Carlito's Way (1993)

Directed by Brian De Palma

A Puerto-Rican ex-con, just released from prison, pledges to stay away from drugs and violence despite the pressure around him, and lead a better life outside NYC.

De Palma seems to have reined in most of his usual excesses in service of an Al Pacino character study and 1970s production design. This sense of the corners being gently rounded off this genre exercise means the film is easy and comfortable to watch, yet it's strangely muted at the same time... with little to compensate for that lack within its rather generic plot. Still, I could have definitely done without all the Palmaesque schmaltzy music (why is he so consistently bad with his scores and needle-drops?), hammy accents, another madonna-whore complexe, all of those nightclub scenes — as well as two or three fewer Dutch angles. What made Scarface (1983) such a thrill was that it was both out of control and you never knew what would happen next. By contrast, Carlito's Way feels much more on the rails and, given the Sunset Boulevard (1950) framing of Carlito's death, you always know how it's going to finish.


The hairstyles, the shirt cuffs, the music, the cocaine—it’s not so much to recreate an era as to hit all the semiotic cues that evoke that era as our popular consciousness is supposed to see it. We’re not meant to experience these scenes and images as realism, but as a rush. [The] act of seeing Carlito’s Way is simultaneously to experience a pulpish melodrama, a keen genre exercise, and a contemplation of the visual, symbolic, or narrative forms which these things take. Carlito is caught in a trap, and we see that the trap is the story itself, crystallized into myth, replete with striking and iconic images as well as touching moments.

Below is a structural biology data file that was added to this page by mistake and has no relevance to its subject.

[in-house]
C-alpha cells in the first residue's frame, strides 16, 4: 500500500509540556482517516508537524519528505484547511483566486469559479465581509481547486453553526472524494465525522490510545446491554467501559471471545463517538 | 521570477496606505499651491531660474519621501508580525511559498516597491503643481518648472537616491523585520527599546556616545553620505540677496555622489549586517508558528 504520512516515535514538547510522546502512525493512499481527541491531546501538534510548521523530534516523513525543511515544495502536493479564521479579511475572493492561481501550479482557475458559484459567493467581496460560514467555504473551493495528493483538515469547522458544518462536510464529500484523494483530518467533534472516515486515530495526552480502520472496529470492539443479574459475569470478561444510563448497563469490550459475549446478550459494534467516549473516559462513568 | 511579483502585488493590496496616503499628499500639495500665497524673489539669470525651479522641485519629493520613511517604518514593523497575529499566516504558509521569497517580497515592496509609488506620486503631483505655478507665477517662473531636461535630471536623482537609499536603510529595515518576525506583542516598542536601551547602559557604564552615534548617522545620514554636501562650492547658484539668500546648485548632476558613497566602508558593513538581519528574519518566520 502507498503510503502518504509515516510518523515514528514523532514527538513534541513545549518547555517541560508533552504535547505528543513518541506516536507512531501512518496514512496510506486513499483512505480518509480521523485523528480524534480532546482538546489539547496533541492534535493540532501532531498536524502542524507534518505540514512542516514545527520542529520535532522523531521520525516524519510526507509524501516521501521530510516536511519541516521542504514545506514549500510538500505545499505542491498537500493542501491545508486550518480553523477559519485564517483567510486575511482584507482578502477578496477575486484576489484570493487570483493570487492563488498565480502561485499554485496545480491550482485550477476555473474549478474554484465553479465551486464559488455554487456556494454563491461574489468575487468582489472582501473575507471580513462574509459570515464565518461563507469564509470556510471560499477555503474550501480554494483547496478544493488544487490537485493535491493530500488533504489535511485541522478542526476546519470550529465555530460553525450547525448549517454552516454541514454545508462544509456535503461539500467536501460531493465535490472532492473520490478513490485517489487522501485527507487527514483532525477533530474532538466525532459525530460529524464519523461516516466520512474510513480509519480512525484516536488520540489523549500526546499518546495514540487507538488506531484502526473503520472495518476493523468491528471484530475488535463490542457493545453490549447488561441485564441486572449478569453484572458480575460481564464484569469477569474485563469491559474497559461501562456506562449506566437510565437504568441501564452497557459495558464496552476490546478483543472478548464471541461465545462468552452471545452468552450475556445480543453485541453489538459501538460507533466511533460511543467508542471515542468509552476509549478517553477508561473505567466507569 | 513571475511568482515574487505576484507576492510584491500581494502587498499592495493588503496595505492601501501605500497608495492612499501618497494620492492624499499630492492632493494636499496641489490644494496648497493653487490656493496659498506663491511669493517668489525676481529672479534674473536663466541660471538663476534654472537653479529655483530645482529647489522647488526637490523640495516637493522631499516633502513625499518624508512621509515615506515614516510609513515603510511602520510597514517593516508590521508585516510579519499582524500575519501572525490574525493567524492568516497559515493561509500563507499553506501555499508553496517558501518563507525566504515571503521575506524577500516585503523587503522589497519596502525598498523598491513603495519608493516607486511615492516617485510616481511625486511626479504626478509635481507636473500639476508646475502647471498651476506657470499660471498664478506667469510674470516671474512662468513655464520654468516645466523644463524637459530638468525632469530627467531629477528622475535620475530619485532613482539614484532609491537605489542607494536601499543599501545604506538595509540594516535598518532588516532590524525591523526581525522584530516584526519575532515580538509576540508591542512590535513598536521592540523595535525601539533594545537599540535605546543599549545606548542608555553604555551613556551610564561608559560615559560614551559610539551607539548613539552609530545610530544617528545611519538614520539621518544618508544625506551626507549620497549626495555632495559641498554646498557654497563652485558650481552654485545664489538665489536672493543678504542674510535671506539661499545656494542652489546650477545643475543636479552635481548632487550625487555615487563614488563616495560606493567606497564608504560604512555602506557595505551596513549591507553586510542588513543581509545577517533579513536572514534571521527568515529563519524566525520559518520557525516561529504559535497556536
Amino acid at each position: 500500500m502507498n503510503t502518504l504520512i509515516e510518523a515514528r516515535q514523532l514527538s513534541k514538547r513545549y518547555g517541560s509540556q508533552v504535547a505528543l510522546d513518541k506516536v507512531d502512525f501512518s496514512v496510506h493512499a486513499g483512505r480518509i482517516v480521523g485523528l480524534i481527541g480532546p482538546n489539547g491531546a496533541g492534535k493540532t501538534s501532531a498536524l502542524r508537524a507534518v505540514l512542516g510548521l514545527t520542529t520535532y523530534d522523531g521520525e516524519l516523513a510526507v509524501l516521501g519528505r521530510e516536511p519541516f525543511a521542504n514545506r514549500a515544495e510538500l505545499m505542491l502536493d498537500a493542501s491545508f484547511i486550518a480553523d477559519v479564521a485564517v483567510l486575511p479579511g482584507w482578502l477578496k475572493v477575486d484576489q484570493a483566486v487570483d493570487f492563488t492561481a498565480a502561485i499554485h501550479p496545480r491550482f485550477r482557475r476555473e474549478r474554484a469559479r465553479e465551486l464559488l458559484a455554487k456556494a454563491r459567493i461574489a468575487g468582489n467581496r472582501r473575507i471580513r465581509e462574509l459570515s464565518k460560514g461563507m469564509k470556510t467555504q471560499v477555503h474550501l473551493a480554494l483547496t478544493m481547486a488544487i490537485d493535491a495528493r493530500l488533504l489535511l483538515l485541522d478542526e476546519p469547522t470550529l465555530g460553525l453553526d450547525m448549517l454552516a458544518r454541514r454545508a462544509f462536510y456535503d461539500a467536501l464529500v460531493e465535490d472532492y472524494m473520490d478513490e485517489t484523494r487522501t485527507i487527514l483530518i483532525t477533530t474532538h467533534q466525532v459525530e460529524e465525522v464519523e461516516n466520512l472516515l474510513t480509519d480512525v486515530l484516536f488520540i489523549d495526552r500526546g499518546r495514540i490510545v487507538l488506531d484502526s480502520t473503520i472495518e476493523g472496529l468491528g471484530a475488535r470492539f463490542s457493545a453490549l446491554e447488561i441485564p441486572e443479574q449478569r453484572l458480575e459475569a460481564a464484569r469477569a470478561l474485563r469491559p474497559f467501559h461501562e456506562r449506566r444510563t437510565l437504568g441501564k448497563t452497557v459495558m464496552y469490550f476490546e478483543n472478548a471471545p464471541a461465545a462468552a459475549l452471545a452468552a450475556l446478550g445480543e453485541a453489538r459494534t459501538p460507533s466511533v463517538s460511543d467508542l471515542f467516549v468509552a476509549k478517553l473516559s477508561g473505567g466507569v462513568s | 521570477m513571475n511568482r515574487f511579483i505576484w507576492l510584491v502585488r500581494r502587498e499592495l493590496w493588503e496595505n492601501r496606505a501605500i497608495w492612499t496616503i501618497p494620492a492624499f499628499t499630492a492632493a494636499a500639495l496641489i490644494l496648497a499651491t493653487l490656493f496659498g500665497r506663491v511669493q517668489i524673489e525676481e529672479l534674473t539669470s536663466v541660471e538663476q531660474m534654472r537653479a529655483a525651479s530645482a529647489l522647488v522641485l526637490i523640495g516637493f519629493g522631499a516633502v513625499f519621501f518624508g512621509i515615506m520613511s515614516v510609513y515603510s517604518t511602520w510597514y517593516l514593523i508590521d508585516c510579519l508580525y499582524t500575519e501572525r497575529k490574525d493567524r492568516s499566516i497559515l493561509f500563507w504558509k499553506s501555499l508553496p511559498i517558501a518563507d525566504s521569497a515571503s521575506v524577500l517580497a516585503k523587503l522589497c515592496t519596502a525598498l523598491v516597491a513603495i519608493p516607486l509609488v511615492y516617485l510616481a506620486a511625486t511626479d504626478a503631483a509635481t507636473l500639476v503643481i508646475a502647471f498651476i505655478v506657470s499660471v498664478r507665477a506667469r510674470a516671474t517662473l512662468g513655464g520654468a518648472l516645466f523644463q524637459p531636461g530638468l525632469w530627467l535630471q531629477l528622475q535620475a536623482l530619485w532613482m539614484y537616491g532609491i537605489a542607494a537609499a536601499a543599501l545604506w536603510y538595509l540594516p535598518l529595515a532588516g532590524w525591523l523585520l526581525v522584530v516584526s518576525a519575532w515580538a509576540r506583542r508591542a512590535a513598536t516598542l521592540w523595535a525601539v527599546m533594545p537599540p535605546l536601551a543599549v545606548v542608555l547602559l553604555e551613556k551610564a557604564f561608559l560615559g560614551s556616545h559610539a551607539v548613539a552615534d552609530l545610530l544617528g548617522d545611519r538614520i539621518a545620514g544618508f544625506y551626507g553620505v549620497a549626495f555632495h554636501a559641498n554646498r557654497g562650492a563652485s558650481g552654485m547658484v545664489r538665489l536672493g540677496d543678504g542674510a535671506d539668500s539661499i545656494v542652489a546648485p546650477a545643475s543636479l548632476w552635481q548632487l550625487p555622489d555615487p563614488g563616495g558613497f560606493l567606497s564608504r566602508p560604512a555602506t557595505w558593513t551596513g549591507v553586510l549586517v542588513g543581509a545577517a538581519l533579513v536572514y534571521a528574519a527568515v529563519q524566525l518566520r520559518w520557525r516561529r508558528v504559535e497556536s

Zach Campbell (Slant Magazine)


Of her dancing, Gail says, “Yeah, I had a dream once, but now I’m awake, and I hate my dream.” That line always blindsides me. It’s even more shocking in its directness now, with modern pop cinema constantly pretending to empower us, telling us that we’re girlbosses and superheroes and that shame doesn’t exist despite evidence to the contrary. Gail cuts to the raw root of what haunts most people as they go through their lives, disappointed in themselves, coming not to recognize the mediocrities they feel themselves to be growing into.

Chuck Bowen (Slant Magazine)


Resurrects the post-Hays Code gangster movie plot of the former hoodlum desperately trying to stay straight, allowing the hero to be as tough a mother as he used to be, but also enough of a good guy to be sympathetic.

Kim Newman (Empire)